Tuesday, 4 December 2012

New Antifungals From Bacteria

Current antifungal drugs useful to treat aspergillosis fall into four main classes; polyenes, azoles, echinocandins and a pyrimidine analogue (Full list). All have strengths and weaknesses (some are very effective but are expensive and inconvenient to give, requiring hospital visits) and in all cases there is the potential for resistance to develop in fungal isolates, eventually rendering them useless.

 There is therefore a clear need for the continued development of new antifungal drugs. There have been several recent stories about new strategies to find new 'targets' in the fungus to attack with new drugs (1, 2) but a new source is now being reported in the media. In the history of the development of antibiotics (i.e. drugs that will kill bacteria) fungi are well represented, indeed the first antibiotic (penicillin) was discovered when a fungus started growing on Alexander Flemings' bacterial culture plates and started killing off the bacteria. We now know that many micro-organisms produce toxins though to be designed to kill off competitors for food or other valuable resource.

Bacteria can also produce powerful toxins to kill off fungi and a recent study has identified one such group of  new antifungal chemicals that they have named jagaricin. This bacterium normally lives off fungal material and is known as a 'soft rot' disease of commercial mushrooms so it was a clear candidate for the identification of chemicals that might be able to kill (and eat) fungi.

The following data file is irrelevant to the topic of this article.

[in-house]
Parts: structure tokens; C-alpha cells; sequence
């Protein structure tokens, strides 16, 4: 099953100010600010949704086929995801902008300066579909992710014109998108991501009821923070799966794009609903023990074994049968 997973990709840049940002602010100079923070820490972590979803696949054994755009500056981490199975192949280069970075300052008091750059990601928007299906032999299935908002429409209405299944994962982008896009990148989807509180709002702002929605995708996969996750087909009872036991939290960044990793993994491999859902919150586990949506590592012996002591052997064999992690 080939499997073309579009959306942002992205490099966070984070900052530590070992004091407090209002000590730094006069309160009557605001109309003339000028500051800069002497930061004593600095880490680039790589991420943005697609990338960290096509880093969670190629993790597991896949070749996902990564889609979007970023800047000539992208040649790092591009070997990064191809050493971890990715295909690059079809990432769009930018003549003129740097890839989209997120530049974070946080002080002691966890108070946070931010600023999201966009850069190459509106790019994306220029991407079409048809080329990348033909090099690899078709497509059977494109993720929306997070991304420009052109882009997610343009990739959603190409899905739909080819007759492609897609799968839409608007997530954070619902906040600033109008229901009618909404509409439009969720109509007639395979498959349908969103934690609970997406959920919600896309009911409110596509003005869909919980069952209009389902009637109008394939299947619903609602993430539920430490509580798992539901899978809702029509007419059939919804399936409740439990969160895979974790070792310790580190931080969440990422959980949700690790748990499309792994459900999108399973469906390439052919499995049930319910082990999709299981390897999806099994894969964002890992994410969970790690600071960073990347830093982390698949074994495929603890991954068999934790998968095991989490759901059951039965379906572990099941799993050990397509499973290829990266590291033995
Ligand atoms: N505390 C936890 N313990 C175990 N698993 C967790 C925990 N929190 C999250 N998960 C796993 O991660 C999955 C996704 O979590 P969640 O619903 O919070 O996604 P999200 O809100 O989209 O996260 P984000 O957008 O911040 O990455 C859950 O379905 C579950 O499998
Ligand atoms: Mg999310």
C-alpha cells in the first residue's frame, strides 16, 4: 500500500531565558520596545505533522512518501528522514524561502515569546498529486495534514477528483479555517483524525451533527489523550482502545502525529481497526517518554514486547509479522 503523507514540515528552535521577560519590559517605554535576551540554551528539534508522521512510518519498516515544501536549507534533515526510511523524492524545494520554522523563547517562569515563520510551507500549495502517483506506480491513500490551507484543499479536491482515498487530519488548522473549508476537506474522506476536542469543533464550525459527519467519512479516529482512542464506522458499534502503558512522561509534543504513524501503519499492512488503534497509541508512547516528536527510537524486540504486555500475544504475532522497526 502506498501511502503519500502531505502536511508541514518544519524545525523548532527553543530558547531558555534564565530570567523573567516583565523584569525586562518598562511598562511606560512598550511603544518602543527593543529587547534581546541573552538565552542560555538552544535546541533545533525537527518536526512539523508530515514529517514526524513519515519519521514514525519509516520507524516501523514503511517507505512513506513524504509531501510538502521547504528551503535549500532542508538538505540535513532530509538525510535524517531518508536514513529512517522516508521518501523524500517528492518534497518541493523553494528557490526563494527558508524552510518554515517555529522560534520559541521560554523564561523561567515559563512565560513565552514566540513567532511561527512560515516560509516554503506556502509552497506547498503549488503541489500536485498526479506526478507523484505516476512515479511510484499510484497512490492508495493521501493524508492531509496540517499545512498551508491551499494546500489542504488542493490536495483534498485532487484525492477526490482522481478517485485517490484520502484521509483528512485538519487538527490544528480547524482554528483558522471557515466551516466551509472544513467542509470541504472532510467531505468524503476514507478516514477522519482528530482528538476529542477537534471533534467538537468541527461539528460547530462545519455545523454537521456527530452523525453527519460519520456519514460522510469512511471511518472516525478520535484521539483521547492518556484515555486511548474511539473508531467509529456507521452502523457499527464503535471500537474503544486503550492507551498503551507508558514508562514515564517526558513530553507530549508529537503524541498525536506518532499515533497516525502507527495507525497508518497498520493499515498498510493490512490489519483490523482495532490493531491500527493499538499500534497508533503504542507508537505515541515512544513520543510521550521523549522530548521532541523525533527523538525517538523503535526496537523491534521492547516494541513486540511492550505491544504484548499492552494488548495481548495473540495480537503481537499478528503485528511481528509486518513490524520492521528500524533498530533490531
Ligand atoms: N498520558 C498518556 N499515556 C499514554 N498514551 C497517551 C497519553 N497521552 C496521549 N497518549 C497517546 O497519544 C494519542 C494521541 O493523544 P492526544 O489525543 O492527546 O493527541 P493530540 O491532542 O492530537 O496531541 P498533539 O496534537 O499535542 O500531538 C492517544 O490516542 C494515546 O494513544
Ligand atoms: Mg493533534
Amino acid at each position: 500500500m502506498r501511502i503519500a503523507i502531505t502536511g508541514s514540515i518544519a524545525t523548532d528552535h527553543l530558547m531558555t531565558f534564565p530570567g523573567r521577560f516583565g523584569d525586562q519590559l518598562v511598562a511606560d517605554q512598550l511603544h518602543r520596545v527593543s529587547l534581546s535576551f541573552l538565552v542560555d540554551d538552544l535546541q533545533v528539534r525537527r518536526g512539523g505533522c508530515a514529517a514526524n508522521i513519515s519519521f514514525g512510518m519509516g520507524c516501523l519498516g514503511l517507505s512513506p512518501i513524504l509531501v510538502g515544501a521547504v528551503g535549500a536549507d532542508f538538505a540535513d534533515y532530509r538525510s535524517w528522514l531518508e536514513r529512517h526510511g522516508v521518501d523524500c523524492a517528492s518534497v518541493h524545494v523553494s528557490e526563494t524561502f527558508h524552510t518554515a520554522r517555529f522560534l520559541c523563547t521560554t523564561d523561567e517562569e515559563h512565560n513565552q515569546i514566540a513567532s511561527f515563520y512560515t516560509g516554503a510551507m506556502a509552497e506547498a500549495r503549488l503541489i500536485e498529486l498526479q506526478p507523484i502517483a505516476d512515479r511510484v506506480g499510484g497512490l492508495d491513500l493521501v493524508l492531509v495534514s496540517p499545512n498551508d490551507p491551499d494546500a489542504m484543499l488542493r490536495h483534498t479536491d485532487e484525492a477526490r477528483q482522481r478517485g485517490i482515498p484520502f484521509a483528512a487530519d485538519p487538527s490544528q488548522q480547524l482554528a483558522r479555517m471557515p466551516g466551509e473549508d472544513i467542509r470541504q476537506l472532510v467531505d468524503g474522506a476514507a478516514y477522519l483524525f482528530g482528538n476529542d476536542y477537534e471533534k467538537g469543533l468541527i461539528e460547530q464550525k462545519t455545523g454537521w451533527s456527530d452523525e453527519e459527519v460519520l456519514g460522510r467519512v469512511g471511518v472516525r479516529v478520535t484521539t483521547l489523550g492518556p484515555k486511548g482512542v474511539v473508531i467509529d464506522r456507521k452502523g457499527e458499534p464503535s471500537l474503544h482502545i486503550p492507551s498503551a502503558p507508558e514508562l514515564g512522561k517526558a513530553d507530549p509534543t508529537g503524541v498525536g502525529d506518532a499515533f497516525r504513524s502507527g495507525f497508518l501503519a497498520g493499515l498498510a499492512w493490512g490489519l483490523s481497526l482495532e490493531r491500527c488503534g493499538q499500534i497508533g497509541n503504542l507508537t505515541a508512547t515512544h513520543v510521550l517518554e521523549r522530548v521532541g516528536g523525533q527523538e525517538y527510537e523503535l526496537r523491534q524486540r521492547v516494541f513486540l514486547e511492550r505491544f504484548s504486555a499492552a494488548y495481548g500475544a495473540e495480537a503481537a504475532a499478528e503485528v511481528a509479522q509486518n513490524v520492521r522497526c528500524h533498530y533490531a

In the past researchers may have screened many strains of the bacterium and then tried to isolate the antifungal substances, identify them and subsequently isolate the genes. In the 1950's and 60's they may well have had to hunt for natural strains that produced lots of antifungal activity and then find ways to cultivate it in such a way as to enable large quantities of the new drug to be produced and purified. This was very time intensive and quite a hit or miss procedure.

 This modern research group have used techniques that are revolutionising how we can find new drugs. We can now quickly analyse an interesting new substance produced by a bacterium and 'read' its genetic structure using a Mass Spectrometer. Once we have a good idea of the genetic structure of the gene that produces the protein we can easily find it in the bacterium's genome as it ia easy to read all of the DNA in a bacterium, analyse all of the genes it contains. The gene can then be easily manipulated to produce large amounts of the interesting new gene product e.g. a new antifungal drug - a technique known as genome mining.

This revolutionary approach is already impacting many areas of drug development (and any other applicable research field including fuel production, food production etc.) and excitingly this includes  new antifungal drugs.

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